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BLM sign in Waldo vandalized with swastika over weekend

By Kendra Caruso | Aug 11, 2020
Courtesy of: Louisa Carl A "Black, Brown, LBGQT Lives Matter Too" sign is displayed in front of a Waldo woman's home after somebody spray-painted a swastika on it during the night of Aug. 7.

Waldo — Sometime between dusk Friday, Aug. 7, and dawn Saturday, Aug. 8, somebody spray- painted a swastika on Louisa Carl’s Black Lives Matter sign displayed in front of her home.

Her renter, who had found the desecration while leaving for work Saturday morning, called to inform her about the incident so she would not be shocked when she saw the sign.

The white mother posted her first BLM sign after her biracial 16-year-old son asked her to display one, she said. It was a smaller political sign staked in the ground, but was stolen a couple of weeks after it was posted.

Monday, Aug. 3, she and her son placed new BLM signs made of plywood secured to her mailbox so they would not be stolen, she said. One sign read “Black Brown LBGQT Lives Matter Too”; the other sign read “Black Lives Matter, Say Their Names! George Floyd, 46, Breonna Taylor, 26, Stephon Clark, 22, Tamir Rice, 12, Botham Jean, 26, Philando Castille, 32, Eric Garner, 43, 5,600 since 2000 Enough is Enough!”

Shortly after learning of the vandalism, they called Maine State Police at 8:47 a.m. and within 20 minutes a trooper showed up, Carl said. She had had issues with people stealing Obama campaign signs off her lawn in the past, but said she had never experienced anything like this in Waldo.

The state trooper took statements and collected evidence, but there is currently no lead in the case, even after talking with neighbors, Maine State Police Lt. Patrick Hood said. It is difficult to investigate incidents like this, because they almost always happen at night and leave little evidence. He said the swastika elevates the incident to a hate crime.

Hood said he is unsure if the person who committed the crime did it because of white supremacist views or if it was someone wanting to rile tensions with the homeowner. The vandalism reminds him of cases several years ago when someone was painting the hatchet man symbol, representing someone who is employed to carry out distasteful tasks, on public signs, but said it is unknown if the incidents are connected.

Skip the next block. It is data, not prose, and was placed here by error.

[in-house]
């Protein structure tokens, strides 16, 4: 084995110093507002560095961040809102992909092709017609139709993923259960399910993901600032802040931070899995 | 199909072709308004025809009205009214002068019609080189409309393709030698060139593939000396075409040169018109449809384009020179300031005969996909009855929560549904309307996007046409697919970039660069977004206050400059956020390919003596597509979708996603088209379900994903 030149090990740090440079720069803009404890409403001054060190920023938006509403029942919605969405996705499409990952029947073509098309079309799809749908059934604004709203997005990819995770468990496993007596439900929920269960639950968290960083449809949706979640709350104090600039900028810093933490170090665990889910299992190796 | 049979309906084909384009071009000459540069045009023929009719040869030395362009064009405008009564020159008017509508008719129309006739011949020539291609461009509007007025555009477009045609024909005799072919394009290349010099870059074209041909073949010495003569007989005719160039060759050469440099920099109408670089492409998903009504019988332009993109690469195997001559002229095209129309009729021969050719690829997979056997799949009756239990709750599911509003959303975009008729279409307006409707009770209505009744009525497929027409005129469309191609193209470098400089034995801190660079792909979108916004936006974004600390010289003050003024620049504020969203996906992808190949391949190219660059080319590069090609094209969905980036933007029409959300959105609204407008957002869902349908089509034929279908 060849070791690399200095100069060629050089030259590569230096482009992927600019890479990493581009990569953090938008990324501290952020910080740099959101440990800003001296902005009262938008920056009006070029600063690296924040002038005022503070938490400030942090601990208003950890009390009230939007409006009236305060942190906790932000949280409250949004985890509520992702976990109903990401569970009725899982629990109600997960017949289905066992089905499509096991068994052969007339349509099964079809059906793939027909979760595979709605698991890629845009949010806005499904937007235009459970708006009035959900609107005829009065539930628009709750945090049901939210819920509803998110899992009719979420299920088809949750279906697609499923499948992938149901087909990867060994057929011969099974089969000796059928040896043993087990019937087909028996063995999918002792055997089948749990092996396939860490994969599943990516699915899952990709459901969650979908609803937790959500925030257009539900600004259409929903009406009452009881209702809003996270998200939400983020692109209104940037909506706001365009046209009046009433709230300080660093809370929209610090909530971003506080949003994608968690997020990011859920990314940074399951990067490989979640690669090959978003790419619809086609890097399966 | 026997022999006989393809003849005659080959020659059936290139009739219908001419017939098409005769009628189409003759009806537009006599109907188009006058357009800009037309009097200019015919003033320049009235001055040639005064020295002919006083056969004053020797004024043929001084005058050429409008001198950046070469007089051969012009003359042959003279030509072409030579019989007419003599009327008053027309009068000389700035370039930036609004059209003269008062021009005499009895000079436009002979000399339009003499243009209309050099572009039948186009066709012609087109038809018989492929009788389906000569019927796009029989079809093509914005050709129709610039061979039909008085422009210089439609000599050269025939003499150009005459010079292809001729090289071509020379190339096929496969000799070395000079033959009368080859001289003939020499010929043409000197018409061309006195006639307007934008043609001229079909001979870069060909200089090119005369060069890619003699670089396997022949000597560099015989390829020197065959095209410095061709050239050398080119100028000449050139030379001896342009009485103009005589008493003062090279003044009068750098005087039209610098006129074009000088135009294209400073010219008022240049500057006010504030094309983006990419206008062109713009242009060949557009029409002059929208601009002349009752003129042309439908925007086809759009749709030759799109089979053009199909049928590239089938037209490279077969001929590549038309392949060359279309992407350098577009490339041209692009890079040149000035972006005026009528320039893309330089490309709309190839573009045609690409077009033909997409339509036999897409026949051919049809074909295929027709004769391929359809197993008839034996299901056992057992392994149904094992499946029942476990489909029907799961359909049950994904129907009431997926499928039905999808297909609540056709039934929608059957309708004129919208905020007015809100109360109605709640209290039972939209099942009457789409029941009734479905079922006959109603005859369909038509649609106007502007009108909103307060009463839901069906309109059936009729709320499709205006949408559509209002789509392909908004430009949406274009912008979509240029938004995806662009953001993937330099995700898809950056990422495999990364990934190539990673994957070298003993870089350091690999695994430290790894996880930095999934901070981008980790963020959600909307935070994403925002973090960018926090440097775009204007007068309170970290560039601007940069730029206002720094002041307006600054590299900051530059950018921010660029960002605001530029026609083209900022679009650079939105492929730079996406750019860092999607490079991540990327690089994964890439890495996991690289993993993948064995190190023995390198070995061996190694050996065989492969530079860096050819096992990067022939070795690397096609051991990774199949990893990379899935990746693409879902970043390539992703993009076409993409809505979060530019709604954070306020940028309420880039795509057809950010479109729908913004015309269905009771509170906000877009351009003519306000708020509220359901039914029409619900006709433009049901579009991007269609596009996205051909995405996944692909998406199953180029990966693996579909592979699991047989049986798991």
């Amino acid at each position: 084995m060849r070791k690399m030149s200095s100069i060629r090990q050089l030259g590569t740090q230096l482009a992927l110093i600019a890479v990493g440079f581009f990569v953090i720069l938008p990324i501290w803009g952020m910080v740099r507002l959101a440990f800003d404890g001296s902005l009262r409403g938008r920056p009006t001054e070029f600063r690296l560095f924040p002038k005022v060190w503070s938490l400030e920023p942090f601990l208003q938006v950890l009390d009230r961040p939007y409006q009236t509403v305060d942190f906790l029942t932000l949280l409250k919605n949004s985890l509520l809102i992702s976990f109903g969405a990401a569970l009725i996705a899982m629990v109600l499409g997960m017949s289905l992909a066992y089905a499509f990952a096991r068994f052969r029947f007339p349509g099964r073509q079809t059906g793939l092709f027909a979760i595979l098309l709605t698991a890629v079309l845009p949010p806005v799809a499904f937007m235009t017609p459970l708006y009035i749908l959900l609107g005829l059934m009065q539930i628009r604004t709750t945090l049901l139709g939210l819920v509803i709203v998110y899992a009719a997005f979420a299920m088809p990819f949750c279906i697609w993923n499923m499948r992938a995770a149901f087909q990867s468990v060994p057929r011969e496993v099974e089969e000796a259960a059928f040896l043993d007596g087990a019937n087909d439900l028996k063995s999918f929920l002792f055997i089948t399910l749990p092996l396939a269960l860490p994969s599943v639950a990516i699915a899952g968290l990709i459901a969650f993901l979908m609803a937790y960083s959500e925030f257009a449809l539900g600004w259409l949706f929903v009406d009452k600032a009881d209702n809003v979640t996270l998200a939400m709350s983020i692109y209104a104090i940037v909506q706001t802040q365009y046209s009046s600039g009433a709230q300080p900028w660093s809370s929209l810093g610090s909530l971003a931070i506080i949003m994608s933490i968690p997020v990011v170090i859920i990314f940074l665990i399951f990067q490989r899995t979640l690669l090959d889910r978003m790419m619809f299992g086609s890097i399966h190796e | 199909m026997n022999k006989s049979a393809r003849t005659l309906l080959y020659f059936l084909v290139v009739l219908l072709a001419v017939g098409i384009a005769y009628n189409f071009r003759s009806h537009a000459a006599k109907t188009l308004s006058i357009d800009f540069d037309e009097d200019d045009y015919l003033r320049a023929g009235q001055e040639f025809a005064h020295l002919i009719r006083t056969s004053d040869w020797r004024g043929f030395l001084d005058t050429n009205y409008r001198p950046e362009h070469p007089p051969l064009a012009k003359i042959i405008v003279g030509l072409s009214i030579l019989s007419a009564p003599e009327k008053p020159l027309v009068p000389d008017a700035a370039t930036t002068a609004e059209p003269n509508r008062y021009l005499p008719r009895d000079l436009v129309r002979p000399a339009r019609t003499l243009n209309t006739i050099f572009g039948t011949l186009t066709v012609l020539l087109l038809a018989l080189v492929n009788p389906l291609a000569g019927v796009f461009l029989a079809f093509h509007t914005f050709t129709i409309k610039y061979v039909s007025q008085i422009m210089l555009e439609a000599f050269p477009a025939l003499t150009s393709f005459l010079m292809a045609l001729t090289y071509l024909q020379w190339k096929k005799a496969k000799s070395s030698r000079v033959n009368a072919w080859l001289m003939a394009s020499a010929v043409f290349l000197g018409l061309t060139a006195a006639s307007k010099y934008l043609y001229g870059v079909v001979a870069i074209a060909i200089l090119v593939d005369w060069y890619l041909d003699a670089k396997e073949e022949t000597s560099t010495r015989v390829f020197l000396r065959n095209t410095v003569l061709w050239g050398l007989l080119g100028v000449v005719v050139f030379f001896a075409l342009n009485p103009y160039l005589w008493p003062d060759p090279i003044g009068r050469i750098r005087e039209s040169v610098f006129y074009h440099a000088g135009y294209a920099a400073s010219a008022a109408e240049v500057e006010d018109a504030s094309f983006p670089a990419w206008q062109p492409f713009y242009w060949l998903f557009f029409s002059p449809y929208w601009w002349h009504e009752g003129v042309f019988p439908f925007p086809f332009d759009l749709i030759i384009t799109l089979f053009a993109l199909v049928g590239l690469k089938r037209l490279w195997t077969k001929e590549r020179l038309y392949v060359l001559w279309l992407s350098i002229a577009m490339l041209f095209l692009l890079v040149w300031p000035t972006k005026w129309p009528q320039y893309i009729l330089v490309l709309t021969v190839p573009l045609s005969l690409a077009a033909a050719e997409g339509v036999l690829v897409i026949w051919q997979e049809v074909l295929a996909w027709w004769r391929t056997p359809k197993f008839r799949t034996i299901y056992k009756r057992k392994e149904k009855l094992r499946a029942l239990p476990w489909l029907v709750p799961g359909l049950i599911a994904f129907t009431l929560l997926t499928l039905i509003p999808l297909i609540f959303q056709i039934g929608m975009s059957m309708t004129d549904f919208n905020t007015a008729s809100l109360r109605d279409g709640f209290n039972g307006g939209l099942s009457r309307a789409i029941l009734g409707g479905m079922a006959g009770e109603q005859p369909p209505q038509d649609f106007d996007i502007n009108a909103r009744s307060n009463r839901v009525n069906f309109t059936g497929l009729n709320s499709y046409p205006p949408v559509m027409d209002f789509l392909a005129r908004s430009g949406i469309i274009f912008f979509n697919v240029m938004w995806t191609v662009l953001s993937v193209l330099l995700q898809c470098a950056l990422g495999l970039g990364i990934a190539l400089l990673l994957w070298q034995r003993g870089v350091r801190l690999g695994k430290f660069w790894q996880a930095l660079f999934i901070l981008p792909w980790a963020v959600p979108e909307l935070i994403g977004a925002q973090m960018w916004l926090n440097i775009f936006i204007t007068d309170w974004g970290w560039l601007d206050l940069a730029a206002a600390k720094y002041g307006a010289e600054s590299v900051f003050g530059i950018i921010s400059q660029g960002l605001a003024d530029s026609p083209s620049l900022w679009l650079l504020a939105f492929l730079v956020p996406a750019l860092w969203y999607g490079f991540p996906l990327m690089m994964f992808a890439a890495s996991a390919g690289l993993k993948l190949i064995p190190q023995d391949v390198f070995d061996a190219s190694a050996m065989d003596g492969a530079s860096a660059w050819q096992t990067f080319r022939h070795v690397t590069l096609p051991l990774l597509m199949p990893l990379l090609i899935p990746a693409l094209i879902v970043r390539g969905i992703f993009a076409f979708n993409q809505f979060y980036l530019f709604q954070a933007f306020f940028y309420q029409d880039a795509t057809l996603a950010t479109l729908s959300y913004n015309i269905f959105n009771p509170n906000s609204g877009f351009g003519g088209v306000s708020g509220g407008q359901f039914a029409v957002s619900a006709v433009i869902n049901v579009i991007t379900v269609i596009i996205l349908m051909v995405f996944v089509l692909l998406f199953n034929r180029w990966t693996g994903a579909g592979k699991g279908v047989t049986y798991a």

He said he has not noticed an uptick in acts of hate, but has noticed an increase in Biden, Trump and BLM political signs being stolen from peoples’ lawns.

The Maine Attorney General was contacted about the case because of the racist nature of the crime, he said. Private property vandalism is a class D criminal mischief misdemeanor with a maximum jail time of 364 days and up to $1,000 fine, but Hood said the crime is elevated because of the racial motivation.

Carl’s neighbor offered to help her repaint the sign, but she said the Holocaust and Civil Rights Center of Maine is interested in displaying it for current and historical context. She was able to cover one of the swastikas with a giant red heart on one of the signs, but does not know what to do with the other, more prominent swastika.

Her son went to his father’s house for two days because he did not feel safe staying at her house alone after the incident while she was going to be away organizing a Biden event, she said.

She and her son will continue to create signs supporting BLM and are considering posting a sign that asks people driving by what they are going to do to confront racism in their community. She does not know if the act was personal or if the person was triggered by the movement. But she said the rationale does not matter because either way it was an act of hate.

“I’m not sure what could be a more hateful thing than to put a swastika on a person’s property,” she said.

Anyone with information about the crime is encouraged to call Trooper Einar Mattson at 624-7076.

Louisa Carl's Black Lives Matter sign, displayed in front of her Waldo home Aug. 8. She painted a red heart to cover up a swastika someone spray-painted the night before. (Courtesy of: Louisa Carl)
Two Black Lives Matter signs are displayed the week of Aug. 2 in front of a Waldo home before somebody spray-painted a swastika on them the night of Aug. 7. (Courtesy of: Louisa Carl)
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Comments (1)
Posted by: Jennifer Hill | Aug 11, 2020 12:32

I live in the Town of Waldo and this ugly symbol of prejudice and hatred has no place here. We provide no haven for criminal minds in our lovely town of less than a thousand people.



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